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The New ‘Too Big To Fail’ – EU Proposes Taxpayer-Funded Derivatives System Bailout

Thursday, October 6, 2016 2:30
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(Before It's News)

It would appear the powers-that-be have just stumbled on to the ugly fact that all the bailed-in depositor money in the world won't stop the novated, rehypothecated, collateral chain collapse contagion that Deutsche Bank's $40 trillion-plus derivatives book's Damocles sword hangs over the status quo. However, being the problem-solving types, the European technocrats have a 'fair-share' solution – back a derivative clearing-house with taxpayer money to solve the new too-biggest-to-fail problem “that no one saw coming.”

While the “rules” right nbow are that everyone from shareholders, bondholders, and depositors alike on up the capital structure are supposedly “bailed-in” to save an ailing bank, this problem is just way too big.

Here's the problem… in 3 charts…

Derivatives book – yuuge…

Global contagion – yuuger…

Counterparty risk – yuugest…

And so, as Bloomberg reports, the dear old European taxpayer is about to save the world… The European Union plans to give authorities sweeping powers to tackle ailing derivatives clearinghouses to prevent their failure from wreaking havoc throughout the financial system.

Draft EU legislation seen by Bloomberg sets out rules on saving or shuttering clearinghouses that would apply to firms such as London-based LCH. The proposals cover everything from the creation of resolution authorities to the powers they would have when winding a company down, including writing down shares, debt and collateral.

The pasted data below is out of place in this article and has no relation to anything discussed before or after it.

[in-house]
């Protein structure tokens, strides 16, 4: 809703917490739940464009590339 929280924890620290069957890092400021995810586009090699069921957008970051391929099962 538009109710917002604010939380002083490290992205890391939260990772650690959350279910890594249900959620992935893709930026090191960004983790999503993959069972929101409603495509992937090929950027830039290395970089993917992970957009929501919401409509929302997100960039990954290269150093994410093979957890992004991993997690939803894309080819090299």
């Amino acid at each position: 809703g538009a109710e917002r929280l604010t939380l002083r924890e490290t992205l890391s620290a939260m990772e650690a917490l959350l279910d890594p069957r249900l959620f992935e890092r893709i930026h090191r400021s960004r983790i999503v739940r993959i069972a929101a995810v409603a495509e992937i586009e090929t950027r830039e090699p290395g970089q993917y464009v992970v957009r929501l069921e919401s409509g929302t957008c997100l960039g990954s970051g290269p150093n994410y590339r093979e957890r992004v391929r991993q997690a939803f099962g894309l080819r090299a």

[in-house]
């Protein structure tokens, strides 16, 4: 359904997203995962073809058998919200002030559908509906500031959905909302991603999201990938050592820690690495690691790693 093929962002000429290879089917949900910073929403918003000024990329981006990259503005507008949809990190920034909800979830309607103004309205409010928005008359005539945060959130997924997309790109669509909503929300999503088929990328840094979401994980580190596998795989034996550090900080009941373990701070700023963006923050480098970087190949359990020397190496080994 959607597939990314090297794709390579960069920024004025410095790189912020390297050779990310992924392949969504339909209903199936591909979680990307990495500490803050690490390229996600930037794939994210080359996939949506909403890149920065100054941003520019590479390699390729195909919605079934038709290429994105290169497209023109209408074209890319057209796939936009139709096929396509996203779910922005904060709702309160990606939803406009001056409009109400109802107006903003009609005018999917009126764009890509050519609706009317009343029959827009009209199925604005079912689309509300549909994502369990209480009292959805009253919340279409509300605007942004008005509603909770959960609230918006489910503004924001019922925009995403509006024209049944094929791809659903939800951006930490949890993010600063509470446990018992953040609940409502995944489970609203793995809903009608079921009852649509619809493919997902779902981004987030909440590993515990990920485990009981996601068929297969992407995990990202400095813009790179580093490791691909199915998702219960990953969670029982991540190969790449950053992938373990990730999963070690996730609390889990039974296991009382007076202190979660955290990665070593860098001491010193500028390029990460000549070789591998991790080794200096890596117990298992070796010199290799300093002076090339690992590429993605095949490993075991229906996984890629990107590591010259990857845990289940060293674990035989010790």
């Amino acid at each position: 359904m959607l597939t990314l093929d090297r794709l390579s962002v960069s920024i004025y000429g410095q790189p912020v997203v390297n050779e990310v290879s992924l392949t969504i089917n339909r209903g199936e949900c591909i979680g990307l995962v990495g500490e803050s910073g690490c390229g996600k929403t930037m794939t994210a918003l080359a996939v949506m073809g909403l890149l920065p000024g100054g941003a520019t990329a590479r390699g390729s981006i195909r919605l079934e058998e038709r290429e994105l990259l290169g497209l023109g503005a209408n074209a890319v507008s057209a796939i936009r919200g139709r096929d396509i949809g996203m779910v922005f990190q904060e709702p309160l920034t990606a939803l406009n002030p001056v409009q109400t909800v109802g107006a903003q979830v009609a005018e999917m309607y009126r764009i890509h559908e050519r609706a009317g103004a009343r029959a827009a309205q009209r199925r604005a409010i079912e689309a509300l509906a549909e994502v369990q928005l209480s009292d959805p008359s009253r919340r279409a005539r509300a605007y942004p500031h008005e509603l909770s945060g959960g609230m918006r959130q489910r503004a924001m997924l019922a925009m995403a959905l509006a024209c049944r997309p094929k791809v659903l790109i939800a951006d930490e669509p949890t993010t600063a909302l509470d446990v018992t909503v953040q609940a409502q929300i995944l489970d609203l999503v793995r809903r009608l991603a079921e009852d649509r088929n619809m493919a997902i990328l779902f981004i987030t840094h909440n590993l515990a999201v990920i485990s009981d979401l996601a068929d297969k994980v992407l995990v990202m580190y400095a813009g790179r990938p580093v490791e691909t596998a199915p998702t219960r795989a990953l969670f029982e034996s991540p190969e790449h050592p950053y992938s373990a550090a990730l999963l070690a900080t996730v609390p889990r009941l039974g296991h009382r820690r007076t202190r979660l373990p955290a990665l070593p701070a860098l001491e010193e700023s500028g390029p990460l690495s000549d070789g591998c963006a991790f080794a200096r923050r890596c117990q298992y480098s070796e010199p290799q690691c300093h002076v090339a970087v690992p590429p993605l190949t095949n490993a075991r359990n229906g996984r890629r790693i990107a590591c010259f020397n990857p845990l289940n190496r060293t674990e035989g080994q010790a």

Having forced most clearing to go through central counterparties to manage risk in the financial system, the EU will come out with recovery and resolution proposals by year-end.  Clearing has come into focus after emerging as a pawn in the post-Brexit battle for London’s financial-services industry.

“If we are going to rely more on CCPs, we need to have a clear system in place to resolve them if things go wrong,” Valdis Dombrovskis, the EU’s financial-services chief, said last month.

Governments around the world were spooked by the damage inflicted by derivatives trades that went awry during the financial crisis. Since then, they’ve taken steps to ensure trading in the contracts is reported and centrally cleared.

Clearinghouses stand between the two sides of a derivative wager and hold collateral, known as margin, from both in case a member defaults.

The plan’s upfront costs for clearinghouses “are estimated to be in the millions for the largest institutions and in the thousands for smaller entities,” according to the summary of an EU impact study.

Costs for “better planning and prevention of failure” will vary by firms’ “size, interconnectedness, substitutability and complexity.”

While the process is taking risk out of the banking system, it has increased it in the clearinghouses, which might get into difficulty after the default of a clearing member — typically a major bank — or after some operational failure that inflicted major losses.

In both cases the authorities would need to act quickly and would be doing so amid a looming crisis.

And here is the kicker… guess who foots the bill when the fecal matter really strikes the rotating object…

“Should these options be unavailable or be demonstrably insufficient to safeguard financial stability, government participation in the shape of equity support or temporary public ownership could be considered as a last resort,” according to the proposal. Those steps would need to comply with EU rules on state aid.

So the US DoJ decision to retaliate for EU's Apple decision has boomerang'd right back at the EU taxpayer – who ultimately will bailout the new too-biggest-to-fail entities.

Italeave? Portugone? Fruckoff?

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